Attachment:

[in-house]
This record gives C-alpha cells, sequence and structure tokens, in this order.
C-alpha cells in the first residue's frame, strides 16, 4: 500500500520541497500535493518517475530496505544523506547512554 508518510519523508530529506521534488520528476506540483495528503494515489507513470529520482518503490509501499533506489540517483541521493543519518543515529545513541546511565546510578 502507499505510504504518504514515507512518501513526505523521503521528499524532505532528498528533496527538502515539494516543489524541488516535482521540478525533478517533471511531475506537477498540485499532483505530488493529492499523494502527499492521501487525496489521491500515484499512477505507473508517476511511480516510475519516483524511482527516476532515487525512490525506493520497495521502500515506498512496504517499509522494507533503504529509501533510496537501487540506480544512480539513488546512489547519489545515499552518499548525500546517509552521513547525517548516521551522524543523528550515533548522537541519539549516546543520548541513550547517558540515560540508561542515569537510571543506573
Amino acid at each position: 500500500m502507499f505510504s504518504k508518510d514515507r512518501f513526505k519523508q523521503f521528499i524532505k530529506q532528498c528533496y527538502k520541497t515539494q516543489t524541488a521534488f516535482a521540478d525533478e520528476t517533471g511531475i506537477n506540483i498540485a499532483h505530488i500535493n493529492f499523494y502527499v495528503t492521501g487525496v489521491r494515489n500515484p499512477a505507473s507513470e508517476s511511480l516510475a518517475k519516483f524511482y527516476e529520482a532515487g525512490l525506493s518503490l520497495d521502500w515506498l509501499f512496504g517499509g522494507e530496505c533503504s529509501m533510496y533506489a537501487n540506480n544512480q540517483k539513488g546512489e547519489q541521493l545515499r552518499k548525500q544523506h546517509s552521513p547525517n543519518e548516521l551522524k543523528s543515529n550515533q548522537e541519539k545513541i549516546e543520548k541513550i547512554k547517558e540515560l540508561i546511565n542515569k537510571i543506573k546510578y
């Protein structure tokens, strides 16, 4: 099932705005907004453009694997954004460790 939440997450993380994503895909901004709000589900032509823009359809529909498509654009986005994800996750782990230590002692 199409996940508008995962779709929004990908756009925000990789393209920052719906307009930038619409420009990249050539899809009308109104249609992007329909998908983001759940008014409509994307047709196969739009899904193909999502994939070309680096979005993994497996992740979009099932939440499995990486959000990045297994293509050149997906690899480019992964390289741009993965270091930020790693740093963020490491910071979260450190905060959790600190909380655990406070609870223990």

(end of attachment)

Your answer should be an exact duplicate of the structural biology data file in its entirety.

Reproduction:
[in-house]
This record gives C-alpha cells, sequence and structure tokens, in this order.
C-alpha cells in the first residue's frame, strides 16, 4: 500500500520541497500535493518517475530496505544523506547512554 508518510519523508530529506521534488520528476506540483495528503494515489507513470529520482518503490509501499533506489540517483541521493543519518543515529545513541546511565546510578 502507499505510504504518504514515507512518501513526505523521503521528499524532505532528498528533496527538502515539494516543489524541488516535482521540478525533478517533471511531475506537477498540485499532483505530488493529492499523494502527499492521501487525496489521491500515484499512477505507473508517476511511480516510475519516483524511482527516476532515487525512490525506493520497495521502500515506498512496504517499509522494507533503504529509501533510496537501487540506480544512480539513488546512489547519489545515499552518499548525500546517509552521513547525517548516521551522524543523528550515533548522537541519539549516546543520548541513550547517558540515560540508561542515569537510571543506573
Amino acid at each position: 500500500m502507499f505510504s504518504k508518510d514515507r512518501f513526505k519523508q523521503f521528499i524532505k530529506q532528498c528533496y527538502k520541497t515539494q516543489t524541488a521534488f516535482a521540478d525533478e520528476t517533471g511531475i506537477n506540483i498540485a499532483h505530488i500535493n493529492f499523494y502527499v495528503t492521501g487525496v489521491r494515489n500515484p499512477a505507473s507513470e508517476s511511480l516510475a518517475k519516483f524511482y527516476e529520482a532515487g525512490l525506493s518503490l520497495d521502500w515506498l509501499f512496504g517499509g522494507e530496505c533503504s529509501m533510496y533506489a537501487n540506480n544512480q540517483k539513488g546512489e547519489q541521493l545515499r552518499k548525500q544523506h546517509s552521513p547525517n543519518e548516521l551522524k543523528s543515529n550515533q548522537e541519539k545513541i549516546e543520548k541513550i547512554k547517558e540515560l540508561i546511565n542515569k537510571i543506573k546510578y
């Protein structure tokens, strides 16, 4: 099932705005907004453009694997954004460790 939440997450993380994503895909901004709000589900032509823009359809529909498509654009986005994800996750782990230590002692 199409996940508008995962779709929004990908756009925000990789393209920052719906307009930038619409420009990249050539899809009308109104249609992007329909998908983001759940008014409509994307047709196969739009899904193909999502994939070309680096979005993994497996992740979009099932939440499995990486959000990045297994293509050149997906690899480019992964390289741009993965270091930020790693740093963020490491910071979260450190905060959790600190909380655990406070609870223990």